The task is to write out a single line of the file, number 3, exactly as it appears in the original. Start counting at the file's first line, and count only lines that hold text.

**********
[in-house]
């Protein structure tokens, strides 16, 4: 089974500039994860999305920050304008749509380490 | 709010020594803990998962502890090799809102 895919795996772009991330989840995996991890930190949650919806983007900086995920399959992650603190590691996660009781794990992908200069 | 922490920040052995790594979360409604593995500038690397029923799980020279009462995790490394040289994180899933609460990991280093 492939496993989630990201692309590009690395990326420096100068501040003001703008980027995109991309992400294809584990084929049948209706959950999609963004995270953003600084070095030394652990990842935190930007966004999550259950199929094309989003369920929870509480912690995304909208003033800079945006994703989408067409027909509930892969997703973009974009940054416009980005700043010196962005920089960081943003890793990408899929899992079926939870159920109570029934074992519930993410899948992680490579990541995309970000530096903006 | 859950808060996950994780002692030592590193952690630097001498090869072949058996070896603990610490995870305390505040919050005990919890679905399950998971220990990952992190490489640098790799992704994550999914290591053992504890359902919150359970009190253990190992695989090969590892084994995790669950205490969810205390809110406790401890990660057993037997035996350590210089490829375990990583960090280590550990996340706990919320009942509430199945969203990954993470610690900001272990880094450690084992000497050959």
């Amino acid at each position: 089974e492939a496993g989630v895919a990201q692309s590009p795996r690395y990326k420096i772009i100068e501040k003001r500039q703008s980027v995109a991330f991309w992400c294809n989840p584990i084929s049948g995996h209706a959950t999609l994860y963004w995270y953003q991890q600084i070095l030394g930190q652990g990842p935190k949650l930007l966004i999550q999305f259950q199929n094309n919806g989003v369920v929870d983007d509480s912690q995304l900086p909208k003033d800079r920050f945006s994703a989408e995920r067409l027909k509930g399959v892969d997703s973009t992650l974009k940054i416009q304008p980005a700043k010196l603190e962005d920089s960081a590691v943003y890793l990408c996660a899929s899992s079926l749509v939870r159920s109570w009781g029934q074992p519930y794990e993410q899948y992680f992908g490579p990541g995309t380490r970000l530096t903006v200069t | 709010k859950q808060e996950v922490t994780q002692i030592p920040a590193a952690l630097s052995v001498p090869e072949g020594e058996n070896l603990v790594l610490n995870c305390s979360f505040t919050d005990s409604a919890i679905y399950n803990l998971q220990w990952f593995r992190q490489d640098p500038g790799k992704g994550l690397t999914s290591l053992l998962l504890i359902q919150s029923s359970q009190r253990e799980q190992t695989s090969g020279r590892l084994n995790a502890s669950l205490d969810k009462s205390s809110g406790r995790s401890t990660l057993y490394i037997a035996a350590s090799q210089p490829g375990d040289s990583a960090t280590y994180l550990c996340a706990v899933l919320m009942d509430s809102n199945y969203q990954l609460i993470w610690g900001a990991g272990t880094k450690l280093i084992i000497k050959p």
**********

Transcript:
């Amino acid at each position: 089974e492939a496993g989630v895919a990201q692309s590009p795996r690395y990326k420096i772009i100068e501040k003001r500039q703008s980027v995109a991330f991309w992400c294809n989840p584990i084929s049948g995996h209706a959950t999609l994860y963004w995270y953003q991890q600084i070095l030394g930190q652990g990842p935190k949650l930007l966004i999550q999305f259950q199929n094309n919806g989003v369920v929870d983007d509480s912690q995304l900086p909208k003033d800079r920050f945006s994703a989408e995920r067409l027909k509930g399959v892969d997703s973009t992650l974009k940054i416009q304008p980005a700043k010196l603190e962005d920089s960081a590691v943003y890793l990408c996660a899929s899992s079926l749509v939870r159920s109570w009781g029934q074992p519930y794990e993410q899948y992680f992908g490579p990541g995309t380490r970000l530096t903006v200069t | 709010k859950q808060e996950v922490t994780q002692i030592p920040a590193a952690l630097s052995v001498p090869e072949g020594e058996n070896l603990v790594l610490n995870c305390s979360f505040t919050d005990s409604a919890i679905y399950n803990l998971q220990w990952f593995r992190q490489d640098p500038g790799k992704g994550l690397t999914s290591l053992l998962l504890i359902q919150s029923s359970q009190r253990e799980q190992t695989s090969g020279r590892l084994n995790a502890s669950l205490d969810k009462s205390s809110g406790r995790s401890t990660l057993y490394i037997a035996a350590s090799q210089p490829g375990d040289s990583a960090t280590y994180l550990c996340a706990v899933l919320m009942d509430s809102n199945y969203q990954l609460i993470w610690g900001a990991g272990t880094k450690l280093i084992i000497k050959p």